Yahoo! recently named longtime Google executive, Marissa Mayer, as its new CEO. Since the announcement, Twitter has been aflutter with comments about how this could happen. One Tweeter remarked: "Whoa. Either Marissa Mayer didn't have a non-compete or no one at Google thinks Yahoo qualifies as competition." Another tweet speculates that she must have at least signed a confidentiality agreement.
These Tweeters are not alone in their curiosity. Over the past twenty-four hours I have been asked many questions by friends and family alike about this move. Here's my take.
Didn't she have a non-compete? Probably not. Of course, I can't say for sure as I am not privy to her employment arrangements with Google, but my strong guess is that she does not have a non-compete that facially forbids her from accepting employment with a competitor. Such an agreement would be unenforceable in California where section 16600 of the Business and Professions Code prohibits non-compete agreements, except in limited circumstances that do not apply here. That being said, she most likely executed some sort of confidentiality agreement along the way, and she has a statutory obligation not to misappropriate Google's trade secrets. (For more on the difference between non-competes, confidentiality agreements, and trade secrets, click here).
Can Google stop her from going to Yahoo!? That's a tough one. The odds makers in Vegas would surely bet against it for multiple reasons. As noted above, Mayer likely does not have a non-compete agreement, and if she does, it likely runs afoul of California law. Moreover, California courts have unequivocally rejected the inevitable disclosure doctrine, a judicial doctrine by which courts will stop an ex-employee from working for a competitor if the employee's new job will inevitably lead to the disclosure of the former employer's trade secrets. See Whyte v. Schlage Lock Company, 101 Cal.App.4th 1443 (2002). If you ask Google, I am sure they believe that Mayer cannot possibly assume her new role at Yahoo! without inevitably drawing upon her knowledge of Google's trade secrets. Hewlett-Packard surely felt this way when its former CEO Mark Hurd left to assume control at Oracle.
Despite California's rejection of the inevitable disclosure doctrine, a careful read of California case law suggests the issue may not be as clear cut as it seems. In Whyte v. Schlage, the court emphasized that it was considering (and rejecting) the inevitable disclosure doctrine "as an alternative to proof of actual or threatened misappropriation [pursuant to the California Uniform Trade Secrets Act]...." Implicit in the appellate court's opinion is that under California law, there is a difference between "threatened misappropriation" under the CUTSA, on the one hand, and inevitable disclosure, on the other hand. The lower court could have found a threatened misappropriation and issued relief pursuant to the CUTSA. So there seems to be a legitimate question as to what remedy a California court can employ to enjoin threatened misappropriation. Safe money bets that Google's lawyers have already analyzed this issue and identified it as a possible grounds for future litigation if they uncover any conduct suggesting that Mayer intends to utilize her knowledge of Google's trade secrets.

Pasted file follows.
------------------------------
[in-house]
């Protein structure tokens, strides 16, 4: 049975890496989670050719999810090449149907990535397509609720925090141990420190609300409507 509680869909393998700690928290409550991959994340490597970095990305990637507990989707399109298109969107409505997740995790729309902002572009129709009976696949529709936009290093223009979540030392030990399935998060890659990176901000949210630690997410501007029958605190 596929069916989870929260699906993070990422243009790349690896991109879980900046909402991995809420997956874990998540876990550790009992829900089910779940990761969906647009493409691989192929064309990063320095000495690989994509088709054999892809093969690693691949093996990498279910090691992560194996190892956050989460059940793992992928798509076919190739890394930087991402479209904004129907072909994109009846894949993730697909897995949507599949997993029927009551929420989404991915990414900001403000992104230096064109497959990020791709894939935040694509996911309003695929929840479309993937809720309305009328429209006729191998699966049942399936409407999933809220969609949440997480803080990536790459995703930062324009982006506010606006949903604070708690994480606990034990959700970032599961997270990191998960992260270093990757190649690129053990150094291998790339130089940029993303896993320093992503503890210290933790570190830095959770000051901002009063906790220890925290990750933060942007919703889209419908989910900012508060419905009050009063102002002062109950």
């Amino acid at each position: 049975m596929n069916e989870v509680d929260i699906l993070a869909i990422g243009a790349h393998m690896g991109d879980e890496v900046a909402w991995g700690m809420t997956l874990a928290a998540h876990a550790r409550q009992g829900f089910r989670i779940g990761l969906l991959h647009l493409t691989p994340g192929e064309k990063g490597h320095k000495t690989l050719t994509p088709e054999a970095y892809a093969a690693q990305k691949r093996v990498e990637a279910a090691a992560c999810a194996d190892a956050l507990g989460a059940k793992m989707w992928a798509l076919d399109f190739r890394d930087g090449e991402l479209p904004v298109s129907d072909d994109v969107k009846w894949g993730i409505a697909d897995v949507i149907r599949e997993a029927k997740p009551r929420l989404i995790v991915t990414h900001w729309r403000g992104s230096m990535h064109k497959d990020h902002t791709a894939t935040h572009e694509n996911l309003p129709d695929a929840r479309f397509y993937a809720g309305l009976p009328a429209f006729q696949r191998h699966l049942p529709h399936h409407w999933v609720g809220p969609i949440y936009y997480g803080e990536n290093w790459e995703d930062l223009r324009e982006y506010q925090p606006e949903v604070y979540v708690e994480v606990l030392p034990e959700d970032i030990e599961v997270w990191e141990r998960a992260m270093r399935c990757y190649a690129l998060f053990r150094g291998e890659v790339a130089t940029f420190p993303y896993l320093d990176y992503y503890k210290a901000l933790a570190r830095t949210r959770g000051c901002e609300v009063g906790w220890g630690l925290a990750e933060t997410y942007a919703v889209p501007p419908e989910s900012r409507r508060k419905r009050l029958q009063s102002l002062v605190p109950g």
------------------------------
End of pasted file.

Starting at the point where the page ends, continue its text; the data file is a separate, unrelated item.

Should Google be concerned? Absolutely. On the outside, Google has been calm and collected (at least, so far). Google's CEO graciously commented that Mayer made many contributions to Google and that her talents will be missed. Of course, this statement is not at all inconsistent with future litigation. But, yes, Google should be concerned. In addition to losing an extremely talented and long tenured employee, that same employee has walked straight across the proverbial street to the top of one of Google's fiercist competitors, and she has done so with a head full of knowledge about the secrets to Google's success. To make matters worse, Mayer is widely regarded as charismatic and inspiring. Surely, numerous Google employees will be reaching out to see if she has any interest in hiring them.
If Google can't stop her from going to Yahoo!, what can Google do? For starters, Google will take a long hard look at the California Uniform Trade Secrets Act and the numerous cases interpreting and applying the statute. Any legal action by Google is certain to include a claim for threatened misappropriation described above. Next, Google will have to consider claims for unfair competition, breach of duty of loyalty, civil conspiracy, and possibly a claim under the Computer Fraud & Abuse Act (although a CFAA claim seems unlikely unless Mayer did something unbefitting the level of intellect widely attributed to her). (For a melange of posts discussing the CFAA, click here.)
Did her looks play a role in her career success? (Yes, someone actually asked me this ridiculous question!) Gimme a break! Despite the litany of idiotic articles denominating Mayer as a "sexy geek," the reality is that she is an incredibly intelligent and talented woman. If you doubt it, listen to her talk about her work and her career. She graduated with honors from Stanford University with a B.S. in symbolic systems and an M.S. in computer science. She joined Google as its twentieth employee in 1999, turning down more than a dozen offers from other companies. In my humble opinion, her meteoric rise is attributable to her passion for her work. Of equal importance is her vision. Like other successful executives, Mayer believes that her work can change the world. She may be right. I wrote this article with the assistance of products from Google that Mayer helped to design. Surely, she can thank Google for her success, but Google owes her a measure of gratitude as well. That gratitude may not be readily apparent, however, in court papers should Google decide to file suit. Stayed tuned. We haven't heard the last of Marissa Mayer.
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